One was directing traffic because evidently the general public are too stupid to drive around a vehicle on the side of the road without assistance. The other two were eyeing up my car with one taking notes.

Donnie waltzed up to the note taker. I shuffled and tried to favour my good leg.

"This the owner?" the note taker asked Donnie.

"Yeah," replied Donnie, "Reported it stolen last week."

"Of course," said the note taker as if he didn't believe it.

I looked over my car. Someone had clearly been joyriding in it. There was a huge scratch that stretched the length of the car down the left side and one of the side mirrors was smashed. The front end of the car was crumpled and someone had scrawled obscene messages on the windows.

I felt my lower lip quiver.

"It's ok," said Donnie. He put his arm around my shoulder and guided me towards the car. I couldn't remember Donnie ever putting his arm around my shoulder. "This is all completely repairable," he assured me.

Well if Donnie said it, it must be true.

"Does the note on the back mean anything?" the other office asked. He pointed his pen at the rear windscreen.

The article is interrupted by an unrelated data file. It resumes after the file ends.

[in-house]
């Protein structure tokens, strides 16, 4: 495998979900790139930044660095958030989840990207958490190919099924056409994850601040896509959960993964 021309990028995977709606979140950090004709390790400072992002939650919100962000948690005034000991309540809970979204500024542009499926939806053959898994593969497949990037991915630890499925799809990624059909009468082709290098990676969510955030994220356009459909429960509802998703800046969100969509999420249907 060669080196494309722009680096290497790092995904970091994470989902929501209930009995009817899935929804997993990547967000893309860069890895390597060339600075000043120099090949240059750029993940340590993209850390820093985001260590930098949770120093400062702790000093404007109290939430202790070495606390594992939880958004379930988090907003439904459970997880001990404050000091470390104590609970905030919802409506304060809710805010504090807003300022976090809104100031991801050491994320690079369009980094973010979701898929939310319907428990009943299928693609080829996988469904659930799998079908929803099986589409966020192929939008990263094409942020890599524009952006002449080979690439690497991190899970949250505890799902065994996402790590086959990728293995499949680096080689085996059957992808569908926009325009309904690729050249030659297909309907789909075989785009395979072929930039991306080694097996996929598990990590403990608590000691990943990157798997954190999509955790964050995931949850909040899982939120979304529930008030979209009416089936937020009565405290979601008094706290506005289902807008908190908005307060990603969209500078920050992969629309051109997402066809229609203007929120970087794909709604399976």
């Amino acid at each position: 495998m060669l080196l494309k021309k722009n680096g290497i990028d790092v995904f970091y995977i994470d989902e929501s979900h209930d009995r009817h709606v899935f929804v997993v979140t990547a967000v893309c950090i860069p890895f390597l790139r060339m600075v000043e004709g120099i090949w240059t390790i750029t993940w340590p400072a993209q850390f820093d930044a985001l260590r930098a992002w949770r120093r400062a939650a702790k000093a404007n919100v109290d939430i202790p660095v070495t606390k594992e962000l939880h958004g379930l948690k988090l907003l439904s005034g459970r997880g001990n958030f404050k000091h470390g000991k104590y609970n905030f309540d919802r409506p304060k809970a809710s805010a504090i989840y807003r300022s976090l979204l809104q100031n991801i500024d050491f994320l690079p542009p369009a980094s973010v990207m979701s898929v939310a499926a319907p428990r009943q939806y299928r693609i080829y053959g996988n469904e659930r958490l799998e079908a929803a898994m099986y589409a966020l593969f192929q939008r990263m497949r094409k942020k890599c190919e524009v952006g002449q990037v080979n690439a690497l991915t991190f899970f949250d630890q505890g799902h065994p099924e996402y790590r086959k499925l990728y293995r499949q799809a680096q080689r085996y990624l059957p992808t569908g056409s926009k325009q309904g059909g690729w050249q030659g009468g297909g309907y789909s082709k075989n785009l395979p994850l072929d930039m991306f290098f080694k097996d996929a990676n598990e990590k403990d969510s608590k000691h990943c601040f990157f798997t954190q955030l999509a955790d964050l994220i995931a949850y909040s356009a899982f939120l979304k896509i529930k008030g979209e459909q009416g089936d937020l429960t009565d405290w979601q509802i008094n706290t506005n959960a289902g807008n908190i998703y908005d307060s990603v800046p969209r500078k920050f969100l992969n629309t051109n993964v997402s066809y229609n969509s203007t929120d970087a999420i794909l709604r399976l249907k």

Someone had scrawled across in big red drippy letters, "I'm watching you."

"Creepy," said Donnie.

"Thought it might mean something," said the note taker.

Everybody looked at me.

The note was definitely creepy, but since I didn't really know the guy who had stolen my car I couldn't think of anything really good to explain it. I shrugged, "Your guess is as good as mine."

"Hmmm," said Donnie, "Let's open the trunk. You got the keys?" Everybody looked at me again. I wasn't too thrilled with the attention. I reached into my pocket for the keys. My hands came out empty. I tried my industrial sized handbag. I pulled out my wallet, my phone, my house keys, mints, cough lozenges, tampons, lip balm, tissues, spare ammo for my Desert Eagles, pepper spray and a handful of pens but no car keys.